Reducing the risk of cancer in vulnerable communities
Education and literacy. Access to healthcare. Social and economic status. Racial bias and discrimination. Cultural beliefs.
Our multidisciplinary team of cancer scientists and outreach specialists are unraveling the complexities of who is most at risk for cancer and why. And with improved screening and education, we can begin to address these inequities and reduce the cancer burden.
Our mission is to build partnerships and deliver services to reduce the cancer burden among the people and communities we serve, especially for those most in need.
Goals and objectives
The primary goals of Community Outreach and Education research at Roswell Park are advancing the understanding of health disparities, and creating integrated community-based services and educational programs tailored to meet the needs of these populations.
WNY Cancer Snapshot: 2022
One of the core focuses of Roswell Park Comprehensive Cancer Center’s Department of Cancer Prevention & Control is to assess the impact of cancer across Western New York (WNY). This team has compiled a new resource to report to the community those cancers that are most prevalent, documenting noteworthy changes in cancer incidence, deaths from cancer and variations in these trends among people of different races or ethnicities.
“Our mission is to build partnerships and deliver services to reduce the cancer burden among the people and communities we serve, especially for those most in need.”
Research and education programs
National Witness Project (NWP)
The NWP educates and engages participants on early cancer detection through stories told by breast and cervical cancer survivors in churches and community settings.Learn more
Esperanza y Vida (EyV)
Meaning “Hope and Life” in Spanish, Esperanza y Vida is a program that educates and helps increase breast, cervical cancer and diabetes screening in Latinas living in rural and urban areas.Learn more
The Roswell CARE Lab is passionate about understanding more about caregiving so that we can develop strategies to reduce suffering and enhance outcomes that matter to caregivers and patients.Learn more
Our patient navigators work closely with the primary care providers at Federally Qualified Health Centers across Western New York to provide support and navigation related to cancer screening.Learn more
Launched in 2017, Roswell Park’s Research Oncology Community Knowledge program — ROCKstars — helps ensure survivors, patients and caregivers have a seat at the table when it comes to safeguarding and improving patient care and comfort.Learn more
Roswell’s AIR (Awareness, Information and Resources) for Lung-Cancer Screening program partners with the community to reduce barriers to lung-cancer screening among underserved communities in Western New York, especially Blacks, Hispanics and senior citizens.Learn more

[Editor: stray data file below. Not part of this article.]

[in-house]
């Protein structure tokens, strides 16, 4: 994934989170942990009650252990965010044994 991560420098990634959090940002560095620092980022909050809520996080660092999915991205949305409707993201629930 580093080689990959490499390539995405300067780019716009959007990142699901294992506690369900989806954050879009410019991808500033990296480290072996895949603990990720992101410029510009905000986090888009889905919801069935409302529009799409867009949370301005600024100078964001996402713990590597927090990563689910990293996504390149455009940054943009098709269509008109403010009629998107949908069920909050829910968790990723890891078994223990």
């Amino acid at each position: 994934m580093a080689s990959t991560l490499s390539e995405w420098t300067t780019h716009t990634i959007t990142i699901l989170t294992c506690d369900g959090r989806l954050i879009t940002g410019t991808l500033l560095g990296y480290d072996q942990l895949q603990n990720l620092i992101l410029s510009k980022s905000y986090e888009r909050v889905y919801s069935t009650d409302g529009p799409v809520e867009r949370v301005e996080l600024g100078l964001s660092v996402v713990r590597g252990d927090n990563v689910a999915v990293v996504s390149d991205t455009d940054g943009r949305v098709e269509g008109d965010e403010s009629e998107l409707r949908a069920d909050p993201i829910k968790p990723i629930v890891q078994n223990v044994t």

Why study cancer health disparities?
Cancer rates and trends can vary from place to place. For example, western New York has higher rates of breast and lung cancer than other parts of the state or country.
In addition, specific groups — African-Americans, Native Americans, Hispanics, refugees and others — face an increased risk for developing cancer and a greater burden from the disease, such as poorer survival:
- African-Americans are more likely to die from cancer when diagnosed than any other racial or ethnic population in the nation.
- Native Americans have a greater risk for developing and dying from kidney cancer.
- Hispanic populations are more likely to get and die from cancers of the stomach, liver, gallbladder and cervix — some of which are related to infections.
- Low income/low socioeconomic status individuals are more likely to die from cancer and be diagnosed with cancer at later stages than those with higher incomes.
Did you know…
Refugee populations are at higher risk for cancers more prevalent in developing countries.
White women get breast cancer more often, but African-American women die more often from the disease.
Residents of rural areas have higher rates of lung, cervical and colon cancer than people in cities.
The numbers tell our story
In 2019-2020, Office of Community Outreach & Engagement reached nearly 13,000 individuals through 450 presentations, cancer screenings and educational events tailored to underserved and high-need populations in both rural and urban areas.
|Number of Events
|National Witness Project
|Esperanza y Vida
|Center for Indigenous Cancer Research
|AIR Program (Lung Cancer)
|General Cancer Education
Together We Thrive: Roswell Park in Our Community 2023
We believe our greatest strength comes from our people. As a community, our strength comes from our diversity and from our history of being a welcoming beacon of hope and opportunity for everyone searching for optimism, comfort and new beginnings.
See how far Roswell Park supports our community in “Together We Thrive: Roswell Park Comprehensive Cancer Center in Our Community,” our 2023 community annual report.
Department of Indigenous Cancer Health
The department launched in January 2020 with a simple and ambitious goal: to reduce the impact of cancer on indigenous communities regionally, nationally and internationally.
Cancer science education & training
We’re committed to training the next generation of research scientists to develop expertise in all areas of cancer health disparities. Trainees in Roswell Park’s Cancer Prevention PhD track study closely with Health Disparities program members and participate in all phases of basic and translational research.
Early Detection Driven to You
Eddy is mobile lung cancer screening that will bring life-saving lung cancer screening to the New Yorkers who need it most, especially medically underserved and racially diverse populations.